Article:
In Good Health

The Colorado Health Foundation’s blog is designed to share perspectives, personal stories and what we are learning in our efforts to ensure that, across Colorado, each of us can say: “We have all we need to live healthy lives.”

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My dear friend Carly Hare, who also goes by her Pawnee name of <i kita u hoo <i ]a hiks which translates into “kind leader of men,” once said something that really stuck with me:

“What if we pretend the community members we speak to are our cousins that have been wronged before?”

To me, this quote is about kinship and compassion. When you go a layer deeper, it’s about a collective sense of belonging and empathy for one another. It’s about evolving our perspectives on not only how we view our neighbors, colleagues and friends, but how we treat them.

To bring health in reach for all Coloradans, it is essential we learn from them about what they

A stable, safe and affordable home is the foundation for good health. It’s instrumental to helping build communities where all can thrive—regardless of what they look like, where they’re from, how much money they earn or who they love. At this year’s Colorado Health Symposium, we’ll explore the complexity of our state’s housing crisis while calling attention to the systems that perpetuate inequity.

The lives of thousands of our neighbors in Colorado and millions more across the country have been disrupted by our nation’s housing crisis. We also know that the lack of affordable homes is not uniquely an urban phenomenon. Barriers to quality, affordable and attainable housing is indiscriminate of geographic boundaries throughout Colorado, impacting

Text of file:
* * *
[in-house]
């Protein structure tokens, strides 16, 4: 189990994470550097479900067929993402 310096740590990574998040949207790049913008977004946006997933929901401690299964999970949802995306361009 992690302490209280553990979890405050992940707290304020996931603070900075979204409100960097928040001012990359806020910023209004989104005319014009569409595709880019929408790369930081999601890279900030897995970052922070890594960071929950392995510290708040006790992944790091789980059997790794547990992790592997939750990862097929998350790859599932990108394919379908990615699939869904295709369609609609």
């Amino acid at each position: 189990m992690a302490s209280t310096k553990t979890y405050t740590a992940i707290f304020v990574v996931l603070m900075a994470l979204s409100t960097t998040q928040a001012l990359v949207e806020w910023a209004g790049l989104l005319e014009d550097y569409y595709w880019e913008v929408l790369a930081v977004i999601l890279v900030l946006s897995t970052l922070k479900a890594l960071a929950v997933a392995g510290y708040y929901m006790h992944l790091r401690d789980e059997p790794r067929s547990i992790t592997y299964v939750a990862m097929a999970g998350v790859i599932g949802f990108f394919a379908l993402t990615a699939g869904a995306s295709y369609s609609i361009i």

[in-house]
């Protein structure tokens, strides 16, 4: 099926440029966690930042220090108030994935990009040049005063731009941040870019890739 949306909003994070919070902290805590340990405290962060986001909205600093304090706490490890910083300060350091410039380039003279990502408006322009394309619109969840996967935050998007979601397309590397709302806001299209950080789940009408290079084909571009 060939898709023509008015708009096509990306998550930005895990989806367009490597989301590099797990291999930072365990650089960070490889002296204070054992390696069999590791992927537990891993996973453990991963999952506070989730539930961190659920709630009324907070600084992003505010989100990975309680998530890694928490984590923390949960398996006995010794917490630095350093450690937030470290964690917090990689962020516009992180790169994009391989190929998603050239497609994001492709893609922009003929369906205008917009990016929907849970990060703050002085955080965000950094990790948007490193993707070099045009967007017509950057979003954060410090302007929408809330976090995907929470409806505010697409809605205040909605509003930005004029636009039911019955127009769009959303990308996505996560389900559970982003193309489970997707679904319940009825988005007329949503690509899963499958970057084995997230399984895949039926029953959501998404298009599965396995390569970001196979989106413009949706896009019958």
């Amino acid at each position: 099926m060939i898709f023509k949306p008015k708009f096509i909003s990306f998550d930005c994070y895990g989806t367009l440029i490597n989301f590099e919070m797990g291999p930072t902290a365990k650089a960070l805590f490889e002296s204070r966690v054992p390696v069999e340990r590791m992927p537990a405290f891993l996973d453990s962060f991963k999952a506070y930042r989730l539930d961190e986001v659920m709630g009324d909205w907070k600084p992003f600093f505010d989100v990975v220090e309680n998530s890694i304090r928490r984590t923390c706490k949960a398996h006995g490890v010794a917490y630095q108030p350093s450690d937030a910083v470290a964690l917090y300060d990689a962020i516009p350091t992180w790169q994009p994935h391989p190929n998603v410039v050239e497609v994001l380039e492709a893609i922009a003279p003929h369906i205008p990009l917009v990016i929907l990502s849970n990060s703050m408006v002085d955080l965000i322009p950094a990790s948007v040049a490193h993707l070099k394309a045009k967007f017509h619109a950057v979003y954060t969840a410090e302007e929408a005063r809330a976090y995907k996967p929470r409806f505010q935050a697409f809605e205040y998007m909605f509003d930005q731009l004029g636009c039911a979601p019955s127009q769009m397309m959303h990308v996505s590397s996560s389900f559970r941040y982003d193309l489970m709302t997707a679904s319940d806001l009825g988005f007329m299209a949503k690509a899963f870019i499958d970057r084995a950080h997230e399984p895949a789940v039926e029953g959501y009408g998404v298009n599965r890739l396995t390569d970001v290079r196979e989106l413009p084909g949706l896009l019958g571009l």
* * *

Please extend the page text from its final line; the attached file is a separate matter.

The community of Alamosa, located in Colorado’s San Luis Valley, is a special place. The Rio Grande snakes its way through the county of 16,000 residents, enriching the fertile soil that grows the cottonwood trees which give the area its Spanish name. Beyond its foliage, the city continues to reflect its Spanish heritage today. Nearly half of all Alamosans identify as Hispanic or Latino, with many able to trace their families’ roots living in the valley back several generations.

The spirit of Alamosa is epitomized by the strong family values and hard work ethic of those who live in the region. In the face of a local opioid crisis and difficult economic conditions, Alamosans express pride in where they come

“I work toward engaging deeply with communities as a program officer. I come to the work with a lifetime focus on decreasing poverty while increasing equity. We want to support communities in a way that has the most significant impact while serving people who face historical disadvantages. We often come back to the centering question: How can we be most impactful with the work that we’re doing?” – Rose Green, Colorado Health Foundation program officer

At the Foundation, we recognize that by deeply engaging with communities over an extensive period of time, we can together more effectively move the needle on the unique health challenges they experience. Working locally over the long term also provides us an opportunity to help